The Cubs’ Baseball Operations Department is Exploding and Other Bullets

I’m in Texas today, and my niece is, naturally, adorable.

  • Among the many front office changes in the last six months, the Cubs dramatically increased the number of guys they’ve got working with the players on improving their game, include four video guys. “We hired two advanced scouts to be on the road all year and two people in the office to run it,” Jed Hoyer said. “So we’ve really taken a staff of one and turned it into a staff of four.” The Cubs’ overall baseball operations department has increased from about 90 to more than 120. These are wonderful changes about which we hear very little.
  • Jed Hoyer thinks overall team performance in Spring Training isn’t terribly important. “Last year I thought the two teams in the Cactus League that struggled the most were Arizona and Cleveland,” Hoyer said. “Arizona won what 96 games? And you look at how Cleveland got out of the gate they were 30-15 and they really struggled in spring training. So it just doesn’t mean anything. I know that sounds awful. You want to win every game.” There is a slight correlation between Spring performance and season performance, but Jed’s right – it isn’t enough to be worried about.
  • Jed also says (obviously Jed met with the media yesterday) that Jeff Samardzija’s looked great this year. “He’s been unbelievable,” Hoyer said of Samardzija. “He does look like a different guy than when he did even at the beginning of last year, seeing him from the other side. It’s wonderful. He looks like he’s on a mission to be a starter. Clearly he’s grabbed that competition by the throat this Spring.” Obviously Jed isn’t going to confirm a guy’s spot in the rotation, but it’s pretty clear: Samardzija’s in the rotation at this point.
  • Jed isn’t worried about Bryan LaHair’s crappy Spring, and has no intention of pulling the plug on the plan to give LaHair the first base job while letting Anthony Rizzo continue to play at AAA. “The guy had such a great year last year, there’s no reason to think he won’t snap out of it,” Hoyer said of LaHair. “Maybe he’s having the worst two weeks of his year – hopefully he is. It’s not something to worry about.”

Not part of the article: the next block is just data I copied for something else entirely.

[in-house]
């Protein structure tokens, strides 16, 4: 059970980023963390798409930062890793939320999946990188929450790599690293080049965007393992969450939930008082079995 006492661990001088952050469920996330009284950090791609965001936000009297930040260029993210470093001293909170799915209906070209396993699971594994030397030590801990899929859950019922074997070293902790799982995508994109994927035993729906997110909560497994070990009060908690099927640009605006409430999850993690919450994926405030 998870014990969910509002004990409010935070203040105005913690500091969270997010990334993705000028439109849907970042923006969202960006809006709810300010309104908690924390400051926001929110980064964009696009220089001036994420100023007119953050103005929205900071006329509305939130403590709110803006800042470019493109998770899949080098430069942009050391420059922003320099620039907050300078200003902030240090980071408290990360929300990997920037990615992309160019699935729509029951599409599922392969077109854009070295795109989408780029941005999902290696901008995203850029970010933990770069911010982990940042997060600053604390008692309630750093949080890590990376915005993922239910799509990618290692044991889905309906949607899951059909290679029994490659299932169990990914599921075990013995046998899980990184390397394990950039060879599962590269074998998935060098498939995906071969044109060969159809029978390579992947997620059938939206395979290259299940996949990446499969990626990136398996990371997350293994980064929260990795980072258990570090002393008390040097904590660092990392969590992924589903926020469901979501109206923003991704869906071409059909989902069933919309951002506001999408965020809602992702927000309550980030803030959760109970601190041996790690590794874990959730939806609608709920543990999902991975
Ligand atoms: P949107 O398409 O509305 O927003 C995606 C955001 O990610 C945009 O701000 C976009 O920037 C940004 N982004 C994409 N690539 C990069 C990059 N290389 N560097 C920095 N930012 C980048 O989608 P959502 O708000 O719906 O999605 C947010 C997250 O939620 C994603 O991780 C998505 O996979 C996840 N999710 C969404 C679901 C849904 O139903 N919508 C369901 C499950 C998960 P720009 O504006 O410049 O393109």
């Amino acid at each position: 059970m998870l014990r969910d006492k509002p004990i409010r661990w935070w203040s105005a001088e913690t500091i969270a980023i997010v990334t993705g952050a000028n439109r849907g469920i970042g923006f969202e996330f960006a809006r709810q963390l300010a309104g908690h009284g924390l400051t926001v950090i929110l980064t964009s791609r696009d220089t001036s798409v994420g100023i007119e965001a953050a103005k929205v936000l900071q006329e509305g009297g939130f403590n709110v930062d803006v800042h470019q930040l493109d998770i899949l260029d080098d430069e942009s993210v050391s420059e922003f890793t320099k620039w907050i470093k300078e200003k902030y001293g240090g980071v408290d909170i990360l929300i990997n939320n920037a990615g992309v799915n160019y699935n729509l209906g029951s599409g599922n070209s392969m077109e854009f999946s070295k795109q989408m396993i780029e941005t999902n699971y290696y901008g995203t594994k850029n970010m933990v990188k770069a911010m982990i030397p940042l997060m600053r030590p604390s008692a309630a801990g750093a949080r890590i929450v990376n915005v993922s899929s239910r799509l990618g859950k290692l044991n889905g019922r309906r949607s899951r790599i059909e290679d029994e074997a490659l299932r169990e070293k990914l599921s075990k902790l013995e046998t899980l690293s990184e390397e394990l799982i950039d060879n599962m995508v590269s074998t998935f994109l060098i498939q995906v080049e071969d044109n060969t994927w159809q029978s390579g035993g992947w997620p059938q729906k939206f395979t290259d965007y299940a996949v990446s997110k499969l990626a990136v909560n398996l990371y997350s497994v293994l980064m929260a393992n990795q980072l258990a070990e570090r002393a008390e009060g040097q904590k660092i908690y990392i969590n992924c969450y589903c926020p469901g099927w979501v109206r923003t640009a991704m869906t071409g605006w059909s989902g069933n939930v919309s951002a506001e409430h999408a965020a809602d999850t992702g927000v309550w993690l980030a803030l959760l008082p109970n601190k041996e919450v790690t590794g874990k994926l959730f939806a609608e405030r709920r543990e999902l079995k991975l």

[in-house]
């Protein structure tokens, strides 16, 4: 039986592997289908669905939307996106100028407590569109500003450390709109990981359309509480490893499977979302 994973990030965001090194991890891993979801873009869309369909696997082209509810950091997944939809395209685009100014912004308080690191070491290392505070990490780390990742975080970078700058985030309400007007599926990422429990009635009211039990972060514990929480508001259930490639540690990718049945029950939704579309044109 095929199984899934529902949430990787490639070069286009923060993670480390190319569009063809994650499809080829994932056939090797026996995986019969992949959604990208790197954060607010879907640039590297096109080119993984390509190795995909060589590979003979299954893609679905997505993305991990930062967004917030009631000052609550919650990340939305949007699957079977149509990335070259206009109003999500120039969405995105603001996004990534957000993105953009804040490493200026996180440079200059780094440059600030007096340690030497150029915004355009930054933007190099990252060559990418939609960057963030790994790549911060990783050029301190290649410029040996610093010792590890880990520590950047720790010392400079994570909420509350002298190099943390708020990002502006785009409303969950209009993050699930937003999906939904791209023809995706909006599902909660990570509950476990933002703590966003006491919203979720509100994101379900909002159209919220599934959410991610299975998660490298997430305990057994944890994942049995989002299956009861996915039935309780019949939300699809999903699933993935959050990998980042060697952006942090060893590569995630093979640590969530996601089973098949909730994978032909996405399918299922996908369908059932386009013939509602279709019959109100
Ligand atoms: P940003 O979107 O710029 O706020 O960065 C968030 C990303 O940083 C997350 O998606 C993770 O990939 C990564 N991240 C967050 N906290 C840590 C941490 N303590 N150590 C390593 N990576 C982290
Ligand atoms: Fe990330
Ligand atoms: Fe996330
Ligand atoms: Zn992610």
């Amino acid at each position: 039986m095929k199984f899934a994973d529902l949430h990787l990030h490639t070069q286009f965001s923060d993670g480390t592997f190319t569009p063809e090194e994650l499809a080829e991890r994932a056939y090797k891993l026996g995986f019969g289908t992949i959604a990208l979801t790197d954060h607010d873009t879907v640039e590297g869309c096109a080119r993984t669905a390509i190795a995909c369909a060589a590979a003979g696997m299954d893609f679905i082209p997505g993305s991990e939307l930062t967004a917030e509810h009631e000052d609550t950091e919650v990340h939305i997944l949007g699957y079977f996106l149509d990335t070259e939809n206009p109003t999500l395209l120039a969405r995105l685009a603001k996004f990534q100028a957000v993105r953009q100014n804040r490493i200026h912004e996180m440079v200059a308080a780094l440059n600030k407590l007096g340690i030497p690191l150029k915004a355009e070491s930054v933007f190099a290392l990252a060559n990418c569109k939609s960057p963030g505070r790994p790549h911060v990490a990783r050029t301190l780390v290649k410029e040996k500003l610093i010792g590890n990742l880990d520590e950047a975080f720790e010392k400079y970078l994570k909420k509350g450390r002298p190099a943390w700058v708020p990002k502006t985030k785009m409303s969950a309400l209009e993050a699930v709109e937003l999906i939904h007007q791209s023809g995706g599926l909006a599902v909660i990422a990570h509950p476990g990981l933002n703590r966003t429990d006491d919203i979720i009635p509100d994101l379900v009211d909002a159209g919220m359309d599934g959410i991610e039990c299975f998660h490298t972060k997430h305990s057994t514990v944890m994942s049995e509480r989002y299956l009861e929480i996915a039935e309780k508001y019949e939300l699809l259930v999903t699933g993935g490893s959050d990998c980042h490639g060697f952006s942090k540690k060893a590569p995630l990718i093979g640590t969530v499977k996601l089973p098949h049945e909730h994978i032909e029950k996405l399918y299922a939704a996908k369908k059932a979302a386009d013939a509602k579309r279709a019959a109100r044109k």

• A longer collection of a great many things Jed said to the media yesterday here.
  • Paul Maholm threw a successful five innings against a Giants minor league team yesterday on the Cubs’ off-day.
  • Carlos Marmol’s MRI turned up nothing, and everyone has safely concluded that his hand issue the other day was just a cramp.
  • Stephen Strasburg will get the Opening Day start for the Nationals against the Cubs, as expected. It’s going to be a long day for Mr. Strasburg. Take that as you will.
  • Forbes has released its annual baseball valuations, which it gleans from a variety of sources (and sometimes the teams dispute the numbers), and the Chicago Cubs ($879 million) come in at number four again this year, behind the Yankees ($1.85 billion), Dodgers ($1.4 billion), and Red Sox ($1.0 billion). I’ll have more thoughts on the Cubs’ financial situation as presented by Forbes later.

Brett Taylor is the editor and lead writer at Bleacher Nation, and can also be found as Bleacher Nation on Twitter and on Facebook.

20 responses to “The Cubs’ Baseball Operations Department is Exploding and Other Bullets”

  1. Ben

    I saw a writeup on this last night. It was interesting to hear Jed say that we probably had the smallest baseball operations dept. in MLB before they came. That is quite an embarrassment for such a big market club with vast resources. I knew they were going to have to renovate but I did not know they would have to basically start from scratch.

    1. JR Cubs

      It’s great to hear the Cubs are doing it right now in the operations dept. As time passes it becomes more and more evident that the idiots (Hendry) who ran the show before really messed things up. Just frustrating that it took this long to get the right people in.

  2. CubFan Paul

    Samardzija is easily our 2nd best starting pitcher. But he’ll be our 4th starter because of Dempster’s past glory & the need of Maholm, the lefty.

    1. Norm

      Would you have said this one month ago?

      1. CubFan Paul

        I would have said Samardzija was one of our best 5 starters a month ago ..because I knew of his offseason workout plan he started back in November

        1. Norm